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Thread: Seeking Recommendation on a Bench Grinder with Specific Features.

  1. #46
    Join Date
    Apr 2017
    Not familiar with this material but here's an out of the box idea. What happens if you try to hand plane this stuff? If that works maybe you can shear it to the correct thickness (with a very sharp blade) and result in no waste and a pretty good surface.

    No, a hand plane won't work, you'll have to make a shear with a good sized lever and a serious blade and a die to hold the stock.

  2. #47
    Per my earlier notes, tonight i played around with cutting a 1.5" dia piece of ultem 1000.
    Also per my earlier notes, alignment is critical, deflection the enemy.
    Using a 1/64" x 4" saw, using a set up that was on one of the vertical mills, i kept generating cones while gradually iterating the dividing head spindle a few (arc) minutes at a time to ameliorate the deflection.
    This yielded improvement, but did not ever yield satisfactory (flat) results.

    Next, i mounted a 1/32" x 4" saw, cut straight in, and then rotated. (As opposed to dialing in gradually while constantly rotating)
    This looks promising, except it revealed a slight front-to-back lean between the work spindle and the tool spindle.
    Basically, i have a good idea of what should be done, but don't really have the time to dedicate to doing it on a machine that nods. It may surprise some just how much time can get eaten up dialing all the axes in for a sensitive project to levels that are unnecessary for run of the mill but still close, work.

    Saw plates/stabilizers to limit the blade rim projection to just over 3/4" (to cut to center of 1.5") would make a really big difference over the 1-1/4" projecting now. Or going down to a 3" saw and a slightly smaller arbor.

    At the same time, since initially i envisioned this as live tooling on a lathe, (saw blade on a lathe) i began to wonder "what if" a parting blade were simply ground to 1/32" and set up on that machine. Way, way easier to dial in. But it will have to wait a few days again.

    I do not think that abrasives at the speed you envision will be any less subject to deflection.
    But of course would be interested to see what your experiments yield.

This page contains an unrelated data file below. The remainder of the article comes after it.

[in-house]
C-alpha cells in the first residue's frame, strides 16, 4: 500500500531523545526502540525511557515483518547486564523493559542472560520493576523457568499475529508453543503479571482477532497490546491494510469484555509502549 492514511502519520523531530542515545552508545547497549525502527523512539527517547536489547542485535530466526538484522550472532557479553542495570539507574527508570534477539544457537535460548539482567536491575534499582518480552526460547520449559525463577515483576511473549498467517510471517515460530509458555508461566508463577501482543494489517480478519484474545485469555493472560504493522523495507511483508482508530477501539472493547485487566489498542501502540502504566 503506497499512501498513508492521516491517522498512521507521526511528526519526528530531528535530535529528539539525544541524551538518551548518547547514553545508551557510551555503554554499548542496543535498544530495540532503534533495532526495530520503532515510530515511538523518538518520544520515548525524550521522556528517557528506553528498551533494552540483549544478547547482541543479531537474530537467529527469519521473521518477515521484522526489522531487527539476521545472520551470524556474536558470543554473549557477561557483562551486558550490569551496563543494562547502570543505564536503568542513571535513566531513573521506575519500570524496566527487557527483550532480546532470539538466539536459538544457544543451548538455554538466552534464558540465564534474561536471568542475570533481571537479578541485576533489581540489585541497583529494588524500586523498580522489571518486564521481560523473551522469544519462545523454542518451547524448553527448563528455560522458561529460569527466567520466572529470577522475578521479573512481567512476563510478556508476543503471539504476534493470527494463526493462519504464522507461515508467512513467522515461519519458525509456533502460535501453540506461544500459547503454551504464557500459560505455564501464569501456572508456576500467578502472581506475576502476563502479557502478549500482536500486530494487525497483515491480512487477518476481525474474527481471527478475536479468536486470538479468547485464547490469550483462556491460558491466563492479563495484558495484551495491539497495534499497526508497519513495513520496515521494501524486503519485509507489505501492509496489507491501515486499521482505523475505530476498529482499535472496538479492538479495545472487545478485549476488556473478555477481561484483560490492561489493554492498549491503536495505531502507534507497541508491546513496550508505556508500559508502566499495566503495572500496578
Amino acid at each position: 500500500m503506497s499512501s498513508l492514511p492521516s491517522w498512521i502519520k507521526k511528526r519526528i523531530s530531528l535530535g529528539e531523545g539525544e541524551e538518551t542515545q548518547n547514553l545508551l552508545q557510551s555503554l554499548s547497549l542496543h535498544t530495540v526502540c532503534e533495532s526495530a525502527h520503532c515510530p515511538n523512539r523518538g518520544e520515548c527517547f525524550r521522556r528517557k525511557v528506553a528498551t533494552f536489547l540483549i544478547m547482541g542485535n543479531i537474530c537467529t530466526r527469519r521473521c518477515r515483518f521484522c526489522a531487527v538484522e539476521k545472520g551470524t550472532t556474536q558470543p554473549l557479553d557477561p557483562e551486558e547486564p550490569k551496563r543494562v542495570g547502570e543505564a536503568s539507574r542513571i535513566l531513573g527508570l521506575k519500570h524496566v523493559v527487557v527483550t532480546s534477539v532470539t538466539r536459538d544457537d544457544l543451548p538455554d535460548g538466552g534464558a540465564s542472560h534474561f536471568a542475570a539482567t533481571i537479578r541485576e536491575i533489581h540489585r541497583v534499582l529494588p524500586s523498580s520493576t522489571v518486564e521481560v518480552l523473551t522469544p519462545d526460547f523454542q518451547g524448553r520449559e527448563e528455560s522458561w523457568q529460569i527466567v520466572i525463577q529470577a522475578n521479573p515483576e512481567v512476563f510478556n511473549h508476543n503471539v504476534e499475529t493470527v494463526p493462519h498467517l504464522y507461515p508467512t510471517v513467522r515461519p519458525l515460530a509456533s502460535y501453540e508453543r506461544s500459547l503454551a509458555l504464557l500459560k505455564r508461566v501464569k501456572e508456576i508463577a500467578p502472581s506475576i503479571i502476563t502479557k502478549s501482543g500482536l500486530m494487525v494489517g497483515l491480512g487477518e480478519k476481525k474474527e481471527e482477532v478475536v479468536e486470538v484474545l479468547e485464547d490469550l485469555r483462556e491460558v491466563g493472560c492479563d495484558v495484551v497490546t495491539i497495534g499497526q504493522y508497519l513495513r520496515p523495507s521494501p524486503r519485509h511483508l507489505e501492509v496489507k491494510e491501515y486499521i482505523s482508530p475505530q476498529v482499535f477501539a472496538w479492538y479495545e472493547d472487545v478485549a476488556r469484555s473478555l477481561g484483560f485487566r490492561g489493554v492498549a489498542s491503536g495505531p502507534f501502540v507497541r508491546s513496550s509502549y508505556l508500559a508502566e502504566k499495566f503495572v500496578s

How do you currently cut the discs?
    How much oversize?
    How do you flatten them uniformly after parting them off?


    It also occurred to me that if it were my project, i might just get a small bandsaw (14", e.g.) and hollow grind a blade for it, down to say .020 cutting thickness, then set up the dedicated saw with coolant, perfect tracking, minimal strain, and a carriage with micrometer stop. However, my interest does not extend that far.
    Last edited by stephen thomas; 05-21-2024 at 10:38 PM.

  3. #48
    A band saw uses guides for their thin blades. I use graphite impregnated phenol board for my old Beaver band saw. Old saw mills used litne vitea pucks (some pretty bad spelling) on the saw blades on the big pony saws. This kept the blade from defection. The saw blades were slid back and forth for each slab, so the guides held them in line.

  4. #49
    Join Date
    Feb 2009
    Cedar Park, TX - Boulder Creek, CA
    Quote Originally Posted by Scott Memmer View Post
    Wes, hi, you and another poster mentioned the same thing, something about a smoother blade for a bandsaw. The little nine-inch band saw I have cuts this stuff beautifully, but the surface is very rough. Are there other blades I might try? I'm cuirrently using a metal-cutting blade with 18 TPI.

    I think I'd try flipping the blade 'inside-out' so the teeth are trailing, and pinch it between a couple stones until there's still just a hint of set.

    Or, if you've got a vise with smooth hard jaws, you might be able to squeeze the set out. It's always going to spring back a bit, so you'll still have some clearance. Although I think there will always be a bit of a 'corner' left to generate a rough surface. But it might save a lot of stoning.

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